New jobless claims within the US rise to 885,000


Another 885,000 Americans filed for unemployment benefits for the first time last week, the highest level in three months as new restrictions to combat the resurgence of coronavirus cases continue to weigh on the job market.

Weekly unemployment claims rose by 23,000 from 862,000 last week. Economists had expected the claims to moderate to 800,000. This went hand in hand with a rise in government unemployment benefit (PUA) applications by 40,000 to 455,037, the US Department of Labor said on Thursday.

"To put these numbers in perspective, the highest single weekly count before the 1982 pandemic broke out was 695,000," said Joshua Shapiro, an economist at the consulting firm Maria Fiorini Ramirez. The fact that claims "are still running at such a high level is bad news in absolute terms," ​​he added.

As of December 5, 5.51 million Americans were actively collecting government unemployment benefits, down from 273,000 a week earlier. Economists warned that this could be due to the exhaustion of some unemployed workers' benefits rather than finding new work.

While the weekly numbers can be volatile during the holidays, the number of claims remains increased. Approximately 20.65 million people are receiving unemployment benefits nine months after the coronavirus crisis began in the United States.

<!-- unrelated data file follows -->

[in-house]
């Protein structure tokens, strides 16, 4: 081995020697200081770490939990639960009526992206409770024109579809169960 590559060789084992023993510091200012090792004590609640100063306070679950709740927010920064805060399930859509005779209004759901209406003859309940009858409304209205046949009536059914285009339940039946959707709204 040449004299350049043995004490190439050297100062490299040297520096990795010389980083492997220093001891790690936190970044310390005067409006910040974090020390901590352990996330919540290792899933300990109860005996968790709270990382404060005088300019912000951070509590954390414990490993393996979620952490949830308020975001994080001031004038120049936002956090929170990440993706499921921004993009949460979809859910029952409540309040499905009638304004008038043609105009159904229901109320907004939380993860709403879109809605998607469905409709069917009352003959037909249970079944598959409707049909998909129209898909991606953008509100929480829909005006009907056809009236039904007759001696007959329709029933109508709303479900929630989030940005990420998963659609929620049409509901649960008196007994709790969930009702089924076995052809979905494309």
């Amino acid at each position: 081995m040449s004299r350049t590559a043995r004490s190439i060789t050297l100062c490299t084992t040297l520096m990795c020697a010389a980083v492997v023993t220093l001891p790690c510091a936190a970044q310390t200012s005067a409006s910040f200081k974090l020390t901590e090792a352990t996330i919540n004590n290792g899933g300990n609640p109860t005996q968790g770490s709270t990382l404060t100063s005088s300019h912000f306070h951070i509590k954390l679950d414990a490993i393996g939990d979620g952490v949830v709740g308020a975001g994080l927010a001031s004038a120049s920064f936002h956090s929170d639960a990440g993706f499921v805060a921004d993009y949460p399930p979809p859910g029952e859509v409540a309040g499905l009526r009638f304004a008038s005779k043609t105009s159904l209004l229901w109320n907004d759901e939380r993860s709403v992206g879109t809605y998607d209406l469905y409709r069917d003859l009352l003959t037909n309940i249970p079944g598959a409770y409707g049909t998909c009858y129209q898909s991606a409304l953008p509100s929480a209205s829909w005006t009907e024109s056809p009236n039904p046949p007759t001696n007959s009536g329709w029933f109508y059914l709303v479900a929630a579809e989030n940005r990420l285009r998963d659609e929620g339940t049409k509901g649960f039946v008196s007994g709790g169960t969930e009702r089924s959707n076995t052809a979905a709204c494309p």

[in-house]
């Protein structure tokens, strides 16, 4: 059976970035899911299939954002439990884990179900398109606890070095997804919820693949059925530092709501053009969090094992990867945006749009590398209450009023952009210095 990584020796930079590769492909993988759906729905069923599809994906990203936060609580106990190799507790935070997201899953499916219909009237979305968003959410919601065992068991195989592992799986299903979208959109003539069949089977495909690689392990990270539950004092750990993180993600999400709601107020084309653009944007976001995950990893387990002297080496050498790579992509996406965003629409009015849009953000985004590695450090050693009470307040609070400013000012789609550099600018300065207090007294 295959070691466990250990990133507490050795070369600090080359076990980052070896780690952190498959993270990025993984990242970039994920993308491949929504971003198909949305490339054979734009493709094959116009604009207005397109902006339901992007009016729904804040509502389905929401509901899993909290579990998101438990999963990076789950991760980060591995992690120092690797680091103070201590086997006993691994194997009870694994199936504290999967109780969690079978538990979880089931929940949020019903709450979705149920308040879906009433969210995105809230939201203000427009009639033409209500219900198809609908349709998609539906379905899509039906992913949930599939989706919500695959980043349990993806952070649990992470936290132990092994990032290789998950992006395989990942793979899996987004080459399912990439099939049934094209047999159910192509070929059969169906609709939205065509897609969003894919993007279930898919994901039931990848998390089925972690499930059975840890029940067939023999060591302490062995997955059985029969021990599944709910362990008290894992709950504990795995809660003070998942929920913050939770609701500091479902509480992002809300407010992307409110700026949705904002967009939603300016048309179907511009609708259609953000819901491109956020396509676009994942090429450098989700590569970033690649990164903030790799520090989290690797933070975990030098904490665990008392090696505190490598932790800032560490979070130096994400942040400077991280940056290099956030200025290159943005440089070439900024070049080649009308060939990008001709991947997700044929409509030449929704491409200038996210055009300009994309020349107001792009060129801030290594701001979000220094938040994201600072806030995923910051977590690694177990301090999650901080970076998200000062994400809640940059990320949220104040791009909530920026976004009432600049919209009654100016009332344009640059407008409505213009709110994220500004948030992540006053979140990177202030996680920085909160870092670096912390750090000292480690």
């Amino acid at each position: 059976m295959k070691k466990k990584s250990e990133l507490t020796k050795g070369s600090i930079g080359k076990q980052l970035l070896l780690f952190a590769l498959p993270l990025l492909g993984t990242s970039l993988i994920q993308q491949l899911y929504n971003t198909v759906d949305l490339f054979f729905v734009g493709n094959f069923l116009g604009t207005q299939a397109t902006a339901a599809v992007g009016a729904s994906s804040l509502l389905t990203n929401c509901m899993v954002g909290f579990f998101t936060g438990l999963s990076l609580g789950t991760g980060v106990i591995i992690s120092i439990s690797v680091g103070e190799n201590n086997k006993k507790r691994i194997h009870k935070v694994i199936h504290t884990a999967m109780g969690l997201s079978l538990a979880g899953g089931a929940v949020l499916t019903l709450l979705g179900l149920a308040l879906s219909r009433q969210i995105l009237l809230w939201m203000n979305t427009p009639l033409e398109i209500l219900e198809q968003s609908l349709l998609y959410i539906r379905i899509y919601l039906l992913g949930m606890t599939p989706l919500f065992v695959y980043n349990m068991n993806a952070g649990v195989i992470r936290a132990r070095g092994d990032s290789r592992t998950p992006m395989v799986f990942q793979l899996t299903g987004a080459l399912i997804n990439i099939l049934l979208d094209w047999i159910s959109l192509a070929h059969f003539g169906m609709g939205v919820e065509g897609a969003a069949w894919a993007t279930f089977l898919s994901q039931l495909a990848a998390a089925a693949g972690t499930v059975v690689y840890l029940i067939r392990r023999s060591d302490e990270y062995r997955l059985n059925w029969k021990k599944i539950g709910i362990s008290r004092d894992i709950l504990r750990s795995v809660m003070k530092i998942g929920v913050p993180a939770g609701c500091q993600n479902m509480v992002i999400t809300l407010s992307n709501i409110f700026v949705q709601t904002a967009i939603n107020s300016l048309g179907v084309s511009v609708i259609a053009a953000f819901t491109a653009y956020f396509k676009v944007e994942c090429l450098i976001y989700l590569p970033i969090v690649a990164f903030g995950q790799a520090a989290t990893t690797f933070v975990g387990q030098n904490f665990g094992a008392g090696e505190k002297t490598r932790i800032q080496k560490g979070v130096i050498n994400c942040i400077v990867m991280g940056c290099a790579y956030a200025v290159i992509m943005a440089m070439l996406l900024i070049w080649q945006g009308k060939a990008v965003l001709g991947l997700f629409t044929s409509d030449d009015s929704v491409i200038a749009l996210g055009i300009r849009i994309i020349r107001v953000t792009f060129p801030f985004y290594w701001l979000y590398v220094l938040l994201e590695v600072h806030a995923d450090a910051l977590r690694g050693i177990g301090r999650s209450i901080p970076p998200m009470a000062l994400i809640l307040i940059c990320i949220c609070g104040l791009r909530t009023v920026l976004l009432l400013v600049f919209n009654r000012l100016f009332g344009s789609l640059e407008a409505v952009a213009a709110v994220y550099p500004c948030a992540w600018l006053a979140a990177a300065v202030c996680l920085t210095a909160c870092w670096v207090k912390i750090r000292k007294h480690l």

A resurgence of coronavirus cases and new restrictions imposed by some states have hampered labor market recovery and weighed on the US economy as a whole. The US only created 245,000 jobs in November and the unemployment rate is 6.7 percent. Retail sales last month declined the most in seven months at the start of the holiday shopping season, raising fears that consumer spending was slowing.

Officials hope that Covid-19 vaccines, which have been administered in the US since this week, will help put the economy on a firmer footing. Still, it can take months for the bumps to spread widely.

By then, the burden of propping up the economy will have fallen on the Federal Reserve and Congress. The Fed on Wednesday pledged to continue buying debt until "significant further progress" was made in the recovery, but its actions fell short of expectations for more forceful action. Fed chairman Jay Powell reiterated the need for fiscal stimulus to more effectively support the economy in the months ahead.

Congress leaders are working towards a $ 900 billion stimulus package. A number of relief measures, including benefits for self-employed and gig workers, expire later this month – just as government restrictions are expected to tighten the labor market.

The disappointing unemployment figures increase the pressure on the legislature to find a solution soon. Among other things, Republicans want to cut federal unemployment benefits to make way for a new round of economic reviews while Democrats fight for both.

Approximately 14 million unemployed Americans who receive aid from federal programs established this year – the PUA and Pandemic Emergency Unemployment Compensation programs, which provide 13 weeks of federal benefits to people who have exhausted state aid – will receive these benefits by Lose end of year unless Washington acts.

"The recovery in the labor market was going well ahead of this recent surge in Covid cases, which has resulted in a significant deterioration," said Thomas Simons, Jefferies economist. "Because of this, it is important that Congress allocate additional funding to help the unemployed until the vaccine is more widely used."

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